Not enough memory to support all the added programs is also a potential cause. I have a LOT of stuff on my computer. A lot of installed games (Majesty, Age of Empires II and III, Starcraft, Civilization III, maybe one or two others), every discover and download song (speaking of which, I need to get this week's) for the last two years or so (not quite every D+D song ever, but the vast majority of them), art reference images, art programs, notepad files, Word files, schoolwork files, you get the idea, it adds up fairly quickly.
I mean, with Firefox open and nothing else (unless you count Task Manager, or having the music files shown and my art files shown in two windows, which should be basically nil resource-wise), I get 50% memory usage right now (better than 70, which is what it has been at times), and my CPU is averaging 80%. (Admittedly, that's because of some Windows Service host process, which I never have quite been able to figure out what it is. I've kind-of assumed it's automatic updates being downloaded, but I don't actually know for sure.) That's not terrible, but it's not great, either.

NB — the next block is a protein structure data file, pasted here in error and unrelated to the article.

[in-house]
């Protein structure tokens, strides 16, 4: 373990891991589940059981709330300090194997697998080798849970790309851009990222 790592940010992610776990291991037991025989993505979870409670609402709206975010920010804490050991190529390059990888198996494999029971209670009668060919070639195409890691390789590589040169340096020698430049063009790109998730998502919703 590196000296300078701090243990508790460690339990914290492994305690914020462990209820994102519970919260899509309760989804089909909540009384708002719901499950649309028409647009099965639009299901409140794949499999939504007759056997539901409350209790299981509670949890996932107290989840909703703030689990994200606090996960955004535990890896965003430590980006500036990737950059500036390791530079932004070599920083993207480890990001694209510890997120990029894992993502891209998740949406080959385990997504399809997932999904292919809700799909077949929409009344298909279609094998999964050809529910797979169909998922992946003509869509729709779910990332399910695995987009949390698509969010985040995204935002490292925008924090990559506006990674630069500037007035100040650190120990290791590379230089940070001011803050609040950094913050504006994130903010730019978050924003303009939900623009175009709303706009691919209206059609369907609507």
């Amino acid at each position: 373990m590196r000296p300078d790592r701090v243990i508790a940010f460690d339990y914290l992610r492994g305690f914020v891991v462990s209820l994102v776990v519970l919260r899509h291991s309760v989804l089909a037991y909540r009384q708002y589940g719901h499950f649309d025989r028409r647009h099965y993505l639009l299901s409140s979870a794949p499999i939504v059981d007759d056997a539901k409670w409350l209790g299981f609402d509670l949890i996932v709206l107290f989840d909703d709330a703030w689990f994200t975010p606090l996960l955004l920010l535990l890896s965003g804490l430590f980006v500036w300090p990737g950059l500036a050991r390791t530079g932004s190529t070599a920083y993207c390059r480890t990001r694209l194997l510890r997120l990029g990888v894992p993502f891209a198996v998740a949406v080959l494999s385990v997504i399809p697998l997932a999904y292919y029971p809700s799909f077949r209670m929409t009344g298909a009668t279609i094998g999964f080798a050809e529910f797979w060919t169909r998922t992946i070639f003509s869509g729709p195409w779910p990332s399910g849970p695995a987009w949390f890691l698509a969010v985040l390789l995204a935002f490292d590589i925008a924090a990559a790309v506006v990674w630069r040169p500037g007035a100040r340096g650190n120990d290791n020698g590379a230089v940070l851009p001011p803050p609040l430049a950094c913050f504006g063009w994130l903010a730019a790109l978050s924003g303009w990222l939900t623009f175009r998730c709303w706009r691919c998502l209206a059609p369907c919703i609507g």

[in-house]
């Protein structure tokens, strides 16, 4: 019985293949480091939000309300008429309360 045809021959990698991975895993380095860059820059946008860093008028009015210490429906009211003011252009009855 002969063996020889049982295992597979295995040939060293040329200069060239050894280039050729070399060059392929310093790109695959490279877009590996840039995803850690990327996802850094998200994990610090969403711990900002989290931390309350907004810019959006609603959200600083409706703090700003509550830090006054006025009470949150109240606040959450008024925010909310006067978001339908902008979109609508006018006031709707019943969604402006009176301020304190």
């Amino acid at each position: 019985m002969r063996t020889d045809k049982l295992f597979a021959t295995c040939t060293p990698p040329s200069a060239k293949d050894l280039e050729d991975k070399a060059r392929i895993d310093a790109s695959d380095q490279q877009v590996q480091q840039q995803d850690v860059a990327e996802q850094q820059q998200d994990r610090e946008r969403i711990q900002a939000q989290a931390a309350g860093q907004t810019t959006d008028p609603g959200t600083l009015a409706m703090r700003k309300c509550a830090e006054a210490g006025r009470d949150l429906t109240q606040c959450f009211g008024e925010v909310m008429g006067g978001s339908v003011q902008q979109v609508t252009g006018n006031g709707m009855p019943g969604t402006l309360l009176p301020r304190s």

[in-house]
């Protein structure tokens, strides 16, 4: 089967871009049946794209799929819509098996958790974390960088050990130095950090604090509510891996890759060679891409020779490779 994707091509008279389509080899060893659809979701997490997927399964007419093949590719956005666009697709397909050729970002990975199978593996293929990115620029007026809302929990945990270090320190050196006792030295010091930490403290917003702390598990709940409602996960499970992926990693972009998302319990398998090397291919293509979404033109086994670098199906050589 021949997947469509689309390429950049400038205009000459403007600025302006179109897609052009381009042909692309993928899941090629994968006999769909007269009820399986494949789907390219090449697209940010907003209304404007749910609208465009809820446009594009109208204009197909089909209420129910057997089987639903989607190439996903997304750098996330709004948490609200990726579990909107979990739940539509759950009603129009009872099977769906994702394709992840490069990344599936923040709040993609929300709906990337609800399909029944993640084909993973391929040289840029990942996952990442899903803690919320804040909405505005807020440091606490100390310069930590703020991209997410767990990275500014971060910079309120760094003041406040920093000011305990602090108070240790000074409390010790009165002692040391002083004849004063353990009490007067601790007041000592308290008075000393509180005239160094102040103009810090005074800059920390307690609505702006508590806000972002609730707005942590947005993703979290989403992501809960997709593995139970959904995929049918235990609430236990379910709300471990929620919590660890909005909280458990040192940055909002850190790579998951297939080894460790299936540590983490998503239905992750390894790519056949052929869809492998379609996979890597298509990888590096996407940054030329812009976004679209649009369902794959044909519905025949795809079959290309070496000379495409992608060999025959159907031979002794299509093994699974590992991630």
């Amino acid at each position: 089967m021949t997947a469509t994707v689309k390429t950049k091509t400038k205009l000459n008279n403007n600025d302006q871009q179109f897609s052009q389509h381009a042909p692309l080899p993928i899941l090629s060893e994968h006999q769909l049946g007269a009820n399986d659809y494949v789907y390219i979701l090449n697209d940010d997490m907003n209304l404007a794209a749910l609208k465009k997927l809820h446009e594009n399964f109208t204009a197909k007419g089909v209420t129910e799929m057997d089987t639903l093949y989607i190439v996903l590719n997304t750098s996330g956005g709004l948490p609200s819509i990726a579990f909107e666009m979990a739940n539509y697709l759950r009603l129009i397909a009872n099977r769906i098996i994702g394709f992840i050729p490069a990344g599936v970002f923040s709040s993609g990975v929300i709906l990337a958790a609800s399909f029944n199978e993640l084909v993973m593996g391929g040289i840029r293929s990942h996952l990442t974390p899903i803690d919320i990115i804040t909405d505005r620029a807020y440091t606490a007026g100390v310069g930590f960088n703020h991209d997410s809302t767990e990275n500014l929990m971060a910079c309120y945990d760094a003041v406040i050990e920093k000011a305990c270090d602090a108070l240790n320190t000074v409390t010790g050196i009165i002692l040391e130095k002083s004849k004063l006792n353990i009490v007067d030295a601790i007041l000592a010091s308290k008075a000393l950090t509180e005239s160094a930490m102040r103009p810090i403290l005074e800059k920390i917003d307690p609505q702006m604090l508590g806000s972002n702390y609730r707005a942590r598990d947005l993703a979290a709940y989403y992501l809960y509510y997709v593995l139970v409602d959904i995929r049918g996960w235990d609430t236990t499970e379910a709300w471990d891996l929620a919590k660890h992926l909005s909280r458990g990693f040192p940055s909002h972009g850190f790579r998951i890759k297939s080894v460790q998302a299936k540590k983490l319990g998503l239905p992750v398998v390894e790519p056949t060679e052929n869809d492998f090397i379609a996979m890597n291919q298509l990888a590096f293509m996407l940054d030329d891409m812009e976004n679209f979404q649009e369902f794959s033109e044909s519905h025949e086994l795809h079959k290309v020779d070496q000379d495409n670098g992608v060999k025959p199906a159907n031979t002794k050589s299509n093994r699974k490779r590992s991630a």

And I'd honestly be surprised if there weren't corrupted/poorly-behaving programs on my computer. Many antivirus programs warn of such inefficiencies, after all, mine included, but unfortunately, none offer to clean it up for free, as far as I can tell. I'm sure something for free would exist, but I don't think I'd be able to track it down, or even if I was, I'm not sure how much good it would do. (Apparently, it's a few gigs worth of data that could be cleaned, if I remember correctly, but not too terribly much considering that my computer I BELIEVE has 500 gigs.)